Two: Where the 700MW is generated to supply a mine in northern SA is similarly immaterial in the long run. I have previously suggested that it may represent an opportunity for NPP approaching that size at the mine and upgraded connection back to Adelaide, where I understand that they are considering new power supplies for a water purification facility. Of course, cooling water is a bigger issue at the m ine than it is at the coast; air cooling may work out OK. NIMBY-ism at the mine’s end of things may well be less of a problem. And so on and on.

Three. Since when does Qld have the only coal seam gas in Australia? NSW’s resources are also significant. Victoria hints at coal-to-gas options for brown coal. I don’t like CSG much, but the gas options are more varied than just a pipeline from Qld to somewhere else.


Wow – Dr Karl just told me on The Drum (while making the jap nukes sound a bit scarier too) that the BZE plan would deliver 100% renewable energy at 1/3 the costs of using coal to deliver the same electricity.
[deleted ad hom]


I’ve been directed here a couple of times from various climate discussions – unfortunately, I have not been able to make use of the content, as the _complete_ lack of contrast between black text and the background photo makes it entirely unreadable (in both Firefox and Explorer). I had to select all the text in the page in order to even _find_ the comment field.

Just a suggestion – use a different background photo, change the font color of your text, or otherwise modify the site. This layout meets, I have to say, the criteria of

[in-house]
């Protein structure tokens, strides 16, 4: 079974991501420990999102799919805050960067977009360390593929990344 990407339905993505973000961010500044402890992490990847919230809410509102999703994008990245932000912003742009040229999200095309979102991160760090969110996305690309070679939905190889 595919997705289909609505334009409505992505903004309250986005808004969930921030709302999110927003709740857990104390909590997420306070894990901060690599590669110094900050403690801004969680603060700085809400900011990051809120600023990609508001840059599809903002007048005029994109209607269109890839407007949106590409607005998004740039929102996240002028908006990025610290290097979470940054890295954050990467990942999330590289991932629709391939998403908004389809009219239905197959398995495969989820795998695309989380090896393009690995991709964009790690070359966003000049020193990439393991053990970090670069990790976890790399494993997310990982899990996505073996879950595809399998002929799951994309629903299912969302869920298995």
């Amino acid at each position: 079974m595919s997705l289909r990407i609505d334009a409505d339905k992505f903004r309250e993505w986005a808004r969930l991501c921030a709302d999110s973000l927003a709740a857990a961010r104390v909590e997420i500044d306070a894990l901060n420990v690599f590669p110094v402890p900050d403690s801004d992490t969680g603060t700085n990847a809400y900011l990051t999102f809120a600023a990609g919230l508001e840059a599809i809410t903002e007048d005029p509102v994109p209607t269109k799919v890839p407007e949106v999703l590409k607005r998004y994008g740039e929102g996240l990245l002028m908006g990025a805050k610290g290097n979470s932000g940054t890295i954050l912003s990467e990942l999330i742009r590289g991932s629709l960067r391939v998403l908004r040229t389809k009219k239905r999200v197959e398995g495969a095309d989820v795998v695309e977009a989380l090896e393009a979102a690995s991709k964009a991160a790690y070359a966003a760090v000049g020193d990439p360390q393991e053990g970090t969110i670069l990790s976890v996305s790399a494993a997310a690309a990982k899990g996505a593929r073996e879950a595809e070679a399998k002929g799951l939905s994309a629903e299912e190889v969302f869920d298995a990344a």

Not sure what platforms you are using KR, but I have never seen the page rendered as you describe, only ever black text on white background (Safari/Mac, Firefox/Mac, Firefox/Windos XP).


Same here, I’ve used a wide variety of browsers/OS, including Safari and Chrome on OS X, Chrome, Firefox & IE on Windows XP/Vista/7 and have never seen the issue you describe. No one else has ever reported it to me either.


On ‘The Conversation’, Roger Dargaville, of the Research Institute, University of Melbourne, posted an article “How do you power a billion lives?” . In reply to one of my comments Roger Dargaville said:

“I’m a fan of the concept of ZCA – I don’t see any component of their plan that is not already in existence or unfeasible.”

I’ll post my full reply here for BNCers and for ease of future access because it will get lost on “The Conversation”.

It is unfortunate the University of Melbourne, Energy Research Institute is misleading the Australian public by advocating a discredited proposal [1], [2]. It suggests University of Melbourne’s Energy Research Institute has little understanding of energy economics and is not objective. It appears to be promoting an ideology instead of rational analysis.

Let’s conduct a simple comparison of what we could achieve with nuclear versus renewables. First, let’s set context as to how much we could afford to spend. Then we’ll compare what we could achieve if we spent those funds on a renewable or on a nuclear generating system. To keep it simple we’ll compare solar thermal and nuclear. We’ll use current costs for existing technology. Expenditure and costs are in current 2011 dollars (at parity with US $).

The Australian government has committed $50 billion to build a National Broadband Network by 2020. (The most recent estimate is $78 billion but let’s ignore that for now and assume $50 billion over 10 years). Let’s extend this spending rate to 2030.